When everyone had arrived we paraded outside, and marched around the church making four stops in the four corners of the swept dirt compound. At each stop someone had drawn a circle in the dirt and written the four sources of this communiy's livelihood: the borehole, the garden, the carpentry shop, and the school. So we read scripture, sang, and prayed for each of these, before hunching down to re-enter the low opening under the thatch roof of the church.
At which point the preacher read the parable of the seeds, and a command with promise from Malachi 4 about tithing and finding abundance in the harvest.
Several things struck me about this service. First, the very Hebrew unity of physical and spiritual. These people did not consider their gardens to be irrelevant to their worship. And rather than murmur a god-bless-those-seeds prayer, they actually carried the seeds to the church to be prayed over. The God who gave us his body and blood, who speaks through His created world, I think would applaud the concrete nature of this act. Second, the church became a focal point for community, as the service ended we watched people share and exchange seeds. And lastly, the way a tithe is faith. To give seeds to the church as some did, is to risk. To risk everything including one's children's survival on the promise of God. If I only had a bag of dusty pods to get me into the next year, I would think long and hard about giving any away, before planting, before seeing what weather and war and market prices and a thousand other in uncontrollable variables would bring.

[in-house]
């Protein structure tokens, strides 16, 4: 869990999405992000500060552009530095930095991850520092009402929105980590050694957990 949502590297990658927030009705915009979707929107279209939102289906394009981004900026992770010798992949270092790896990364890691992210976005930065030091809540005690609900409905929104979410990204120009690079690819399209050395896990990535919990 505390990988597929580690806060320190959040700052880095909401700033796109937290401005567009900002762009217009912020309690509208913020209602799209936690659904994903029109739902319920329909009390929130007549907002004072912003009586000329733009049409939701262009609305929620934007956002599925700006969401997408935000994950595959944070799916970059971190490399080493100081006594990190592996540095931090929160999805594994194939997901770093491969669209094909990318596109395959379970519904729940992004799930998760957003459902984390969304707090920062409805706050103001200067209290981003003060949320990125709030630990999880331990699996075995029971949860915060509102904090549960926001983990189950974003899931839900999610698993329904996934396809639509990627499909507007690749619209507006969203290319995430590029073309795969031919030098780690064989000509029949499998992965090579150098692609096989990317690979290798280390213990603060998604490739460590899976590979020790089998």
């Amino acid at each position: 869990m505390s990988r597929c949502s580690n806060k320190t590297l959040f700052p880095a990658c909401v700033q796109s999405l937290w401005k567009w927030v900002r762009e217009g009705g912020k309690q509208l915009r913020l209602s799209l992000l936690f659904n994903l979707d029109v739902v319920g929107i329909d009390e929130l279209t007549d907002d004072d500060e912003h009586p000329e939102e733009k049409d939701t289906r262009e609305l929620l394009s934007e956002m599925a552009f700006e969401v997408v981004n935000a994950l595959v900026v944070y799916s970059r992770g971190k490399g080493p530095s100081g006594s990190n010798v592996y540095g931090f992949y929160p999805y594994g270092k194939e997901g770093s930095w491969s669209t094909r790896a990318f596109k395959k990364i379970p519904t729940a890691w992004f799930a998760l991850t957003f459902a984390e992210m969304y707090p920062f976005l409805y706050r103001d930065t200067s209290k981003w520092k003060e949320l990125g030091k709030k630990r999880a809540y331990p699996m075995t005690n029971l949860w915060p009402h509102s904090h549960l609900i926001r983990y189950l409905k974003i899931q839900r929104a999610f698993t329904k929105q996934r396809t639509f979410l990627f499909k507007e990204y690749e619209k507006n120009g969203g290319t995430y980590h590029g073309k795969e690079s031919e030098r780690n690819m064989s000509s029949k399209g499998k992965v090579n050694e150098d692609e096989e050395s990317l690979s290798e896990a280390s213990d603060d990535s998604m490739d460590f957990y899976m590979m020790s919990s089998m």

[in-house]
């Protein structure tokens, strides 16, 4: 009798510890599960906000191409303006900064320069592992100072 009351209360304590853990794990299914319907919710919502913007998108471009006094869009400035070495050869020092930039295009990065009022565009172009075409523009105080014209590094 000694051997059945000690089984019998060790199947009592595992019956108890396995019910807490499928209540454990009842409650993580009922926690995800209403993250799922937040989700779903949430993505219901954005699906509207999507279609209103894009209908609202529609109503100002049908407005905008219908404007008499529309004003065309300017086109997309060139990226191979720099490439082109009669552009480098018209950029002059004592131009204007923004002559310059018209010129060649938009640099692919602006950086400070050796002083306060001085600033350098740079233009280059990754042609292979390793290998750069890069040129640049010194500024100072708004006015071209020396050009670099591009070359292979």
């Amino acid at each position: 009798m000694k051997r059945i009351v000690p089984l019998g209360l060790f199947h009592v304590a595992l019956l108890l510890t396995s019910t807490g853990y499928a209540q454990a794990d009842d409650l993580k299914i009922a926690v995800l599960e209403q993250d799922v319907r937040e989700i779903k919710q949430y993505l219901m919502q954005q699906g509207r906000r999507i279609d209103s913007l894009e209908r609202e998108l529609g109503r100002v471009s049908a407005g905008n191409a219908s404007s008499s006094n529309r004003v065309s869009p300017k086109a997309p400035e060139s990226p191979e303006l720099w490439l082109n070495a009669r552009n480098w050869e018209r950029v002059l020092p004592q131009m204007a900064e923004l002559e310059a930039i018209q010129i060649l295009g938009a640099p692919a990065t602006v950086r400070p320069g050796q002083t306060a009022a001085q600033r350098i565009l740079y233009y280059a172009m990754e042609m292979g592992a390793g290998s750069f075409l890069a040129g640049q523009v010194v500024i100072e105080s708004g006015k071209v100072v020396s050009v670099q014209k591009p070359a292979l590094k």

So pray today that the seeds of South Sudan would be blessed. The literal seeds of a country waiting for rain and food. And the seeds of freedom, of a reorganized society, of markets and trade and books and exams, of drinking water and vaccines and a thousand processes that make up a society.. And mostly the seed of faith, which starts small and dried out and unpromising but in the mystery of God can flourish into a nation that nurtures our world.